Brazil’s deaths are increasing at 2.5% a day, down from 6% a day in the first half of May. Argentina is a little over 3% a day but only 820 deaths compared to 43,000 covid-19 deaths in Brazil. If Argentina was as large as Brazil then 3,800 deaths. Why is Brazil doing 10 times worse as Argentina? Perhaps mask usage…or not.

  24. Gravatar of Michael Rulle Michael Rulle
    14. June 2020 at 16:34

    I cannot say I told you so because I did not. But, for myself at least, I have leaned this way (but agreed reluctantly with the initial shutdown—-big error) but as time has passed beginning in the first few weeks I struggled with trying to understand what was bothering me. I want to explain what I began to believe a few weeks ago.

    This is at best a hypothesis and at worst a reasonable speculation. We will find out eventually how accurate it is. We know with certainty this is a disease of the old. We know that the median age of deaths are in the high 70s to low 80s. Keeping it simple so I don’t write forever—very few people under 65 die. Less than flu. People who die are dying at an age when people die. This implies (maybe there is another reason) the disease is not that strong as it only kills people who might be dying anyway. Because we define “dying of Covid as having Covid” it is easy to conflate. If the disease were a true severe killer younger people would die at a much higher rate. New York City, an outlier, still has only 8% of deaths under 65. Stated in the most extreme way possible ( just to make the directional point) death by Covid has been a partial illusion. When we ultimately ( if ever, but maybe in a few years) find out the real numbers by discovering “extra deaths” we will know. Of course Covid kills and it is bad. But it has been exaggerated—-and the economic effects at least counteract it. I am expressing this very simply to make the point. One piece of evidence, if you will, is daily cases in last 2 months have been up 80%, but daily deaths down about about 50% world wide. Not proof but consistent with hypothesis as we test more young

  25. Gravatar of dtoh dtoh
    14. June 2020 at 17:25


    “I can believe it might have been worse in Wuhan without the BCG, but surely not 10 times worse!”

    Covid fatalities were 7.5 times higher in NYC than in Wuhan.

    Also not to get into the weeds, but researchers are finding a correlation between the specific strain of BCG used in vaccinations and the transmission rate in the population. China uses a “weaker” strain than Japan or Taiwan.

  26. Gravatar of Michael Rulle Michael Rulle
    15. June 2020 at 05:33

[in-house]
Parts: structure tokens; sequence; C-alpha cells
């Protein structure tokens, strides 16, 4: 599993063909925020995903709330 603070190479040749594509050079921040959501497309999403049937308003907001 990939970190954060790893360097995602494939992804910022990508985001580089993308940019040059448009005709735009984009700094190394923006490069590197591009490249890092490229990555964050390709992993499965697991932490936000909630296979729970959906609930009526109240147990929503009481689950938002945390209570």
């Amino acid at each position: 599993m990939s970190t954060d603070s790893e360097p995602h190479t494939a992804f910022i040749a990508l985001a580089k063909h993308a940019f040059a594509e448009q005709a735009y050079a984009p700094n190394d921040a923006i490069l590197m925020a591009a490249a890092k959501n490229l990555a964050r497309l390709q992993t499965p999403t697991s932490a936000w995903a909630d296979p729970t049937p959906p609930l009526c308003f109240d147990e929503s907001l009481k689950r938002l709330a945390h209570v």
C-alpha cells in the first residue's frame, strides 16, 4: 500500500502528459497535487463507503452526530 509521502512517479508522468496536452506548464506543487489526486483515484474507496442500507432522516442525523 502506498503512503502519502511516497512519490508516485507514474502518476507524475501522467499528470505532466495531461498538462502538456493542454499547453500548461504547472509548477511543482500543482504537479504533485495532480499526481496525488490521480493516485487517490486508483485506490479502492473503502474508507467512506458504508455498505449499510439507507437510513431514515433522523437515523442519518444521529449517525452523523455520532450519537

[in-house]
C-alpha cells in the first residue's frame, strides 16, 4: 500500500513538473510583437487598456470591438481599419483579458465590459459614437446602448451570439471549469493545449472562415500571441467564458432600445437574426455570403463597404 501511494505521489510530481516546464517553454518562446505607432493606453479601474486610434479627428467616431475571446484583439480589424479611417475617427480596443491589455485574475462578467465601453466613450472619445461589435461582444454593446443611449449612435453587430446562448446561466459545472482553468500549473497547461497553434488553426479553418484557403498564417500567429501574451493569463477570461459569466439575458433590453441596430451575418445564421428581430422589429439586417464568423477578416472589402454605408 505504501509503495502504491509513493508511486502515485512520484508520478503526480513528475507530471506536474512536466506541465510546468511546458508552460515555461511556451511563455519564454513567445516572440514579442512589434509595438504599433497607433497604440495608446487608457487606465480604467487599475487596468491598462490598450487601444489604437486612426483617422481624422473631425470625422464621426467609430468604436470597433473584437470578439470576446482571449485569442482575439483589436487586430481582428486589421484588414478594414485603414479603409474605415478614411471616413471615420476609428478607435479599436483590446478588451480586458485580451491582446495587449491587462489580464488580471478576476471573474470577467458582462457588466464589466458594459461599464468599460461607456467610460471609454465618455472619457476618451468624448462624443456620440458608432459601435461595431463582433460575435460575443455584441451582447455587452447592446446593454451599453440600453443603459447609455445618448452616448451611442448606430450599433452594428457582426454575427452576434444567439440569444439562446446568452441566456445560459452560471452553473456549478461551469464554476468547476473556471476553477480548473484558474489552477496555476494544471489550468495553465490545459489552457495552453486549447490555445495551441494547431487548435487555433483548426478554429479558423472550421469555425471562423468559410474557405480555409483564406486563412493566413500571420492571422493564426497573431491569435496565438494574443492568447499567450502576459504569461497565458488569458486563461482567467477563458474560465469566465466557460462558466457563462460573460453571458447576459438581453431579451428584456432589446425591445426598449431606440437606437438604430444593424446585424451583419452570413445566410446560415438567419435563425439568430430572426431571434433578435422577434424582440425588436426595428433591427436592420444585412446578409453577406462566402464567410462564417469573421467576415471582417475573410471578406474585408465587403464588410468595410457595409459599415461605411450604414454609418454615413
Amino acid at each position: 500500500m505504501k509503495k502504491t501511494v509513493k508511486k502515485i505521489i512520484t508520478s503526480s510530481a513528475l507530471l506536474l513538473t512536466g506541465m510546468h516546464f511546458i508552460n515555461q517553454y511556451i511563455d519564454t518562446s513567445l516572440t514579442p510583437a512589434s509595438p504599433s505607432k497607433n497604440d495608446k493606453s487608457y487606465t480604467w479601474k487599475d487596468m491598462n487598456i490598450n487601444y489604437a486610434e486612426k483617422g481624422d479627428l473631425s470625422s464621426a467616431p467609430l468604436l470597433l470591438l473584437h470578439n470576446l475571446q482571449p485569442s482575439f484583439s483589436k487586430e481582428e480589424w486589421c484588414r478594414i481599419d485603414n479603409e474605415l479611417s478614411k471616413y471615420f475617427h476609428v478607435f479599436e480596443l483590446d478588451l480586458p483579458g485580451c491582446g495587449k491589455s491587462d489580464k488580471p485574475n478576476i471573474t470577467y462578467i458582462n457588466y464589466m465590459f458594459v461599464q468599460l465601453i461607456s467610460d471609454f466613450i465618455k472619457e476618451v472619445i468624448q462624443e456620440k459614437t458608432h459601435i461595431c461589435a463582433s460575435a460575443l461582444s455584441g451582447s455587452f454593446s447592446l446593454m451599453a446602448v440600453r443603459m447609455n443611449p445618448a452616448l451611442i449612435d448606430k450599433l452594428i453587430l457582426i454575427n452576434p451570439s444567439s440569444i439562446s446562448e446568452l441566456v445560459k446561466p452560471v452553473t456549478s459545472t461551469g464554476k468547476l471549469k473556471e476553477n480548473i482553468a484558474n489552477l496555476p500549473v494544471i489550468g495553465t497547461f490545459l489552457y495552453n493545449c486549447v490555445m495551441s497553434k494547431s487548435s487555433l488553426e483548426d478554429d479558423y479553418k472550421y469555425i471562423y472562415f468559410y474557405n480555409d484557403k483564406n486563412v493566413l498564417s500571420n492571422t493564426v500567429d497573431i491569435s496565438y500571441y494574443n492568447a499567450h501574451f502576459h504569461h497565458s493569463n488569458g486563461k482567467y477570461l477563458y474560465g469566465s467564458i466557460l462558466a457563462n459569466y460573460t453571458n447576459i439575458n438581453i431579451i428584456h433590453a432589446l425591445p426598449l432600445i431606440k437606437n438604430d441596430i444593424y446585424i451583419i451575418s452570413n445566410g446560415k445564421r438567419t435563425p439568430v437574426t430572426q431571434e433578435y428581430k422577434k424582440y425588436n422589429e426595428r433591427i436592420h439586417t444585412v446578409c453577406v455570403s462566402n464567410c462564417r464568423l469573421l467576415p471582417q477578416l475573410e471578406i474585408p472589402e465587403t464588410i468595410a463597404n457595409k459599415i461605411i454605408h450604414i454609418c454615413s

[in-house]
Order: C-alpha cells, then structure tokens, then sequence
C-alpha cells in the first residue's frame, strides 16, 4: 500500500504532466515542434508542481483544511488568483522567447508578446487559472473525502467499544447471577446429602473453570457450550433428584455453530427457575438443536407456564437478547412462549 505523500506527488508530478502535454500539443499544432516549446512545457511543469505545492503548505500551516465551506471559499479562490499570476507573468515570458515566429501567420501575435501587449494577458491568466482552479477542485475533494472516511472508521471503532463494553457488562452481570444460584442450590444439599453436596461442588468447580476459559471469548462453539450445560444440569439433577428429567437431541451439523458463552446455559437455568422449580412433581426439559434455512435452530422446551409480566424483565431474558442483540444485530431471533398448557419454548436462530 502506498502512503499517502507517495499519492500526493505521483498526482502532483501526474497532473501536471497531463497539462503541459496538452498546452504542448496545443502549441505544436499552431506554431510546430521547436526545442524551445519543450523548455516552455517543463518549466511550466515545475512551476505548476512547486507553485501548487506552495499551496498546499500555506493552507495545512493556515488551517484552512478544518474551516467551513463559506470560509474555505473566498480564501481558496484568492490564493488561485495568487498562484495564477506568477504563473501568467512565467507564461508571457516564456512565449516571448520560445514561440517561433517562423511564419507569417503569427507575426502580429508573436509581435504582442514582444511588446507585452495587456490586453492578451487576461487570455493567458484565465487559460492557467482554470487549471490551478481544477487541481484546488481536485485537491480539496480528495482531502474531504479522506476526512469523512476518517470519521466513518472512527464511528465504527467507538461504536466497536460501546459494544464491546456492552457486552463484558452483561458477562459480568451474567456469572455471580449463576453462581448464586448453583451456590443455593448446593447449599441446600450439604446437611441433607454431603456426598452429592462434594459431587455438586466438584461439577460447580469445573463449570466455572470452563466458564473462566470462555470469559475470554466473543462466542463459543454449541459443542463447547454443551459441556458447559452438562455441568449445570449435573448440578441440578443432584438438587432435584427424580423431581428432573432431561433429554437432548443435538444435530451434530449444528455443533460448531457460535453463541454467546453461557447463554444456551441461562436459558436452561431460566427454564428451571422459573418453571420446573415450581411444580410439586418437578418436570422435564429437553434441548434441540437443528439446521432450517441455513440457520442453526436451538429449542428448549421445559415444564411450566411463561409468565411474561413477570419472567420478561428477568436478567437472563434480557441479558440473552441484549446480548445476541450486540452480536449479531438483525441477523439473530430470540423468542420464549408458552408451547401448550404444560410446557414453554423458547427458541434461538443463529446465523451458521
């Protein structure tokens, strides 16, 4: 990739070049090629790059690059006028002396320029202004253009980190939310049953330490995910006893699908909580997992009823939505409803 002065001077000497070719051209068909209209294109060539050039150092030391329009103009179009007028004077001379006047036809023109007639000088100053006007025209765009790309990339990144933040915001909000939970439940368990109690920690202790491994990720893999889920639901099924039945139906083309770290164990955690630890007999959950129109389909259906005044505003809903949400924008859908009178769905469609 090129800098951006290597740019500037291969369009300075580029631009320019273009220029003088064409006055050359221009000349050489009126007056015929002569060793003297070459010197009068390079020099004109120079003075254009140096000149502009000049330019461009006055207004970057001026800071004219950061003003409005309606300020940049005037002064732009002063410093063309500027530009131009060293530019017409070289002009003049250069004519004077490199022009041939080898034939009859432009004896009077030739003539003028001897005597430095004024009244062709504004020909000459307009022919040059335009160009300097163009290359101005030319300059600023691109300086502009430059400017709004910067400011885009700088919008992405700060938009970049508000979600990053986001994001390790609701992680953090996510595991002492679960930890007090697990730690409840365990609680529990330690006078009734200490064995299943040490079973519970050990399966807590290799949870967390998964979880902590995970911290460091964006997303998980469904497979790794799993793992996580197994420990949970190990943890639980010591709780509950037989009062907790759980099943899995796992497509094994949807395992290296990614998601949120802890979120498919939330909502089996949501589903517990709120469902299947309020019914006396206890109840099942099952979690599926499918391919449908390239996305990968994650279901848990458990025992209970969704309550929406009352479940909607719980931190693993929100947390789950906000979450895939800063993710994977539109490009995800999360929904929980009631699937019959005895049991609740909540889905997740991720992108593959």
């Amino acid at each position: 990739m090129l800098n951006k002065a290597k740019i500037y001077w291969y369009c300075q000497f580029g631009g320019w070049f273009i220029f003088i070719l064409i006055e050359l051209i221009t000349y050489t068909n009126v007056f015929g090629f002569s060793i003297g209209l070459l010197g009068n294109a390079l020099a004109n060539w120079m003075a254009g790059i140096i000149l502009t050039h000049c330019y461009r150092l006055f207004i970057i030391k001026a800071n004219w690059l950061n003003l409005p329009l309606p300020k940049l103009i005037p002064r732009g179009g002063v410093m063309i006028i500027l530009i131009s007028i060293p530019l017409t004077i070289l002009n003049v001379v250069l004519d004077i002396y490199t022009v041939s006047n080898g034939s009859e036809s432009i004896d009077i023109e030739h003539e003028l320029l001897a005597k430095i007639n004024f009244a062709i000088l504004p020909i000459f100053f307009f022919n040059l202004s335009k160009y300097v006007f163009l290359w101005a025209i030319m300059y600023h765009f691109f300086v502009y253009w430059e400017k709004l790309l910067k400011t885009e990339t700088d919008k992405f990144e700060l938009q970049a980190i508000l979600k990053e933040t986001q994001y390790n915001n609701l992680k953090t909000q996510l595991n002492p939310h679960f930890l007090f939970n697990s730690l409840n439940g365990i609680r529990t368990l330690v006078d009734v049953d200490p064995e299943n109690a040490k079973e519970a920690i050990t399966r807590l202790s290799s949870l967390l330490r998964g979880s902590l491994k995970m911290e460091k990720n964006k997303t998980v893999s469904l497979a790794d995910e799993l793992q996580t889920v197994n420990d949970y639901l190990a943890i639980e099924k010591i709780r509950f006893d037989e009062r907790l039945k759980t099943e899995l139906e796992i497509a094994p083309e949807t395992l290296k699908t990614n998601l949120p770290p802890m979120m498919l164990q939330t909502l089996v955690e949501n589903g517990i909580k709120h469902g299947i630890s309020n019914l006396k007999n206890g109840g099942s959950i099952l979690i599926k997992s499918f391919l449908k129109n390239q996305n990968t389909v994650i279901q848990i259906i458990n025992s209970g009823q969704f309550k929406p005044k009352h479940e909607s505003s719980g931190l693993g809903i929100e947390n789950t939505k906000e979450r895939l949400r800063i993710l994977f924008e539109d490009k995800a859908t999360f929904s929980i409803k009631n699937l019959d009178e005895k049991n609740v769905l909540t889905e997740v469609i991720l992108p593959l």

For the period 2/1/20-6/6/20 total excess deaths (as of 6/12/20) in US is 45,000. Excluding NYS it is almost zero. There are delays in reporting so this is understated. The CDC does not provide death numbers for those who died only with COVID. They do provide deaths from those who Had Covid and other diseases.

    April had very high excess deaths——-dominated by N.Y. and NJ.

  27. Gravatar of Brian Donohue Brian Donohue
    15. June 2020 at 06:37


    I cited relevant facts WITHIN the United States to point out how the media continues to distort what is going on.

    In mathematical terms, they are citing large % increases from low baseline numbers, failing to understand that low % increases from high baseline numbers produce more corpses.

    At some point, the rest of the US will start contributing deaths in proportion to their population (I mean, they have to given the current case numbers, right?), but the trajectory here is not close to what the NE went through in March.

    As far as Canada, yeah, there is definitely an element of weather here, but it’s obviously not decisive. When I talk about the COVID capital of the world (NY, NJ, CT, MA, RI), it’s really the tiny strip of land along the coast where most of the carnage has taken place. Upstate NY and Western Massachusetts not hit so hard, while NH less so, and Vermont and Maine, which are entirely buffered from the coast have done very well despite their latitude.

    All of this land sits between the US NE coast and the Canadian hotspots you identified.

    There are actually lots of interesting stories here, but you have to look harder than the media is capable of or interested in.

    For example, can I direct your attention to Wisconsin? Among midwestern states, it had a high death toll early, but then they did something (Remember the Wisconsin election doom-mongering? Nobody else does.)

    Michigan and Illinois hit hard, and Indiana less so. Minnesota looked fine but at some point it looks like they decided to go Sweden. Iowa ended up suffering a bleed from Illinois and Minnesota.

    Meanwhile, Wisconsin’s numbers look like… Germany’s, except they’re surrounded by a bunch of states doing much worse.

    You are familiar with both of these geographical areas (upper midwest and NE). I’m sure if you took an interest, these stories would pop out at you.